We nailed wooden planks to the crotch of a tree so we could hide in the canopy from our parents. We mowed the weeds on a vacant corner lot and created a baseball diamond. A friend once sailed a kite so high that when it returned to earth it dripped with rain. And one autumn evening, as my father burned leaves in the yard, the sky suddenly filled with dragon flies, thousands of them gliding east to west with the wind, like an apocalyptic parable.
Life seemed idyllic until I grew older. All through school, there wasn’t a single kid of color. As images of civil rights marches and urban riots flooded the television, I began to see New Berlin as artificial, incomplete. As soon as I got my drivers license, I fled suburbia for the city as often as I could. By the time I was 18, I left New Berlin for good. The view from the top of Hollywood Hill could only stretch so far…
Not long ago, I retraced those early steps. It wasn’t hard to find my kindergarten school, now Phillis Wheatley Elementary, over 100 years old and still standing grand on 20th Street. But the candy store is now a storefront church. There’s a vacant lot where my friend’s porch should be, and gone are the butcher shop and the ragman and the Shetland pony Sundays. The neighborhood today is one of the most impoverished in town. Houses are gutted and their windows boarded up. Newspapers blow across streets that now seem so much narrower.
I drive away feeling lost, illegitimate somehow.
It’s a half-hour to New Berlin. Strip malls now clog the landscape and Hales Heights Estates is built out, a house on every half-acre.
I park across the street from my old house, but can’t find the nerve to knock on the front door. So I sit in my car, like a burglar planning his next job, and look for clues that this was once home.
The evergreens my father planted are gone. My mother’s prized flowerbeds have been replaced by decorative gravel. The lawn has gone to seed and the screen door is missing, its rusted hinges dangling from the jamb. Above the doorway, an outside light burns in the middle of the day.
My father would blow a gasket.
A car pulls into the driveway next door, and an elderly man gets out. I recognize him, my old neighbor, immediately. “What the heck, why not?” I tell myself, and I pull in behind his Buick.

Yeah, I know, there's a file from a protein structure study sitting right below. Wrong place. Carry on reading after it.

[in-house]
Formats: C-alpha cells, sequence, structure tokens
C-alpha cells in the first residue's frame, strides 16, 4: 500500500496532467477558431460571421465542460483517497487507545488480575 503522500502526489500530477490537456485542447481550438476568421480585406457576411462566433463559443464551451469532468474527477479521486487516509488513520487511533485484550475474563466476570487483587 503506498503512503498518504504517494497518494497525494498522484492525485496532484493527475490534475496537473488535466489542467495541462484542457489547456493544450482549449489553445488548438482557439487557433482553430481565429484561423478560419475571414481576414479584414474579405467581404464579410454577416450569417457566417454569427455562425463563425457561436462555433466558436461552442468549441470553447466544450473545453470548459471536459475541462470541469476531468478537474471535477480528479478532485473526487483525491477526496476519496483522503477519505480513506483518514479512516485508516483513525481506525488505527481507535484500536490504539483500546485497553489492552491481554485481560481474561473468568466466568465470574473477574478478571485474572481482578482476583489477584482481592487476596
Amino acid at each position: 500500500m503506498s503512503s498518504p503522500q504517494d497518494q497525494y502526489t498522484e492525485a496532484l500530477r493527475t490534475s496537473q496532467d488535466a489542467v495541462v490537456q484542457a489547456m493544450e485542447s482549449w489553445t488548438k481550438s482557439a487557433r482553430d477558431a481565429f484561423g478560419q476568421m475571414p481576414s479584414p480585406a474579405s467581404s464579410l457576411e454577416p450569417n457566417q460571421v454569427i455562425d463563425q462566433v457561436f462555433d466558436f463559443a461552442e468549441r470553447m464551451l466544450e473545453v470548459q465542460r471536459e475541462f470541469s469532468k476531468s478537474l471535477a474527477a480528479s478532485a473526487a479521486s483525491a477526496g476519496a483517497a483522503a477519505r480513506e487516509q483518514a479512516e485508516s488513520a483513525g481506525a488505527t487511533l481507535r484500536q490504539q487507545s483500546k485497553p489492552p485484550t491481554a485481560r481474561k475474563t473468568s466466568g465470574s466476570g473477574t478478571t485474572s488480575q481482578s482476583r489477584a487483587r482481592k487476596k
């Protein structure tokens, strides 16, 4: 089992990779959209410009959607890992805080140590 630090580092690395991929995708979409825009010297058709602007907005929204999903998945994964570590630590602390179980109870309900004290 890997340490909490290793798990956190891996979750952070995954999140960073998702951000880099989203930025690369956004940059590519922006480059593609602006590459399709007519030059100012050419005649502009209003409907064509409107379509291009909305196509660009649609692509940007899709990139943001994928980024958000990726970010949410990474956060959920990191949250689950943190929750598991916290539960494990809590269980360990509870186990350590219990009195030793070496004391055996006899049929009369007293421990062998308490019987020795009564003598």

He invites me inside. His wife smiles and seats me in an armchair, and for nearly an hour, I swap stories with Mr. and Mrs. Kasprzak about the old days. We talk about how my backyard flooded and froze one year, giving the neighborhood kids an ice rink all winter long. We talk about the young mothers hanging snow-white bed sheets on their clotheslines every Saturday morning, and a teenager across the street who was paralyzed in a car crash.
In my mind’s eye, I can suddenly see the wooden foot bridge my father built. He worked on it for a month, hammering it together in the garage, sawing and sanding the boards to perfection. When it was finished, he painted it white. And, on a Sunday morning, while the neighbors were at church, he hoisted it into the back of his truck and positioned it over the creek that separated the two yards. A small offering, a connection between neighbors, a link in a chain
The bridge rotted away long ago, and no one hangs bed sheets out to dry anymore. Both of my childhood homes are just houses, mere shells stripped of their meaning by the passage of time. But the stories I share with my former neighbors conspire to tell a truth – that a sense of place can’t be found in any street or structure, that a person’s roots come from the stories we tell, from the evanescent depths of our most powerful memories.
Kurt Chandler is a senior editor with Milwaukee Magazine.
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by Julie Sensat Waldren
“Do you think we’ll ever get out of here?”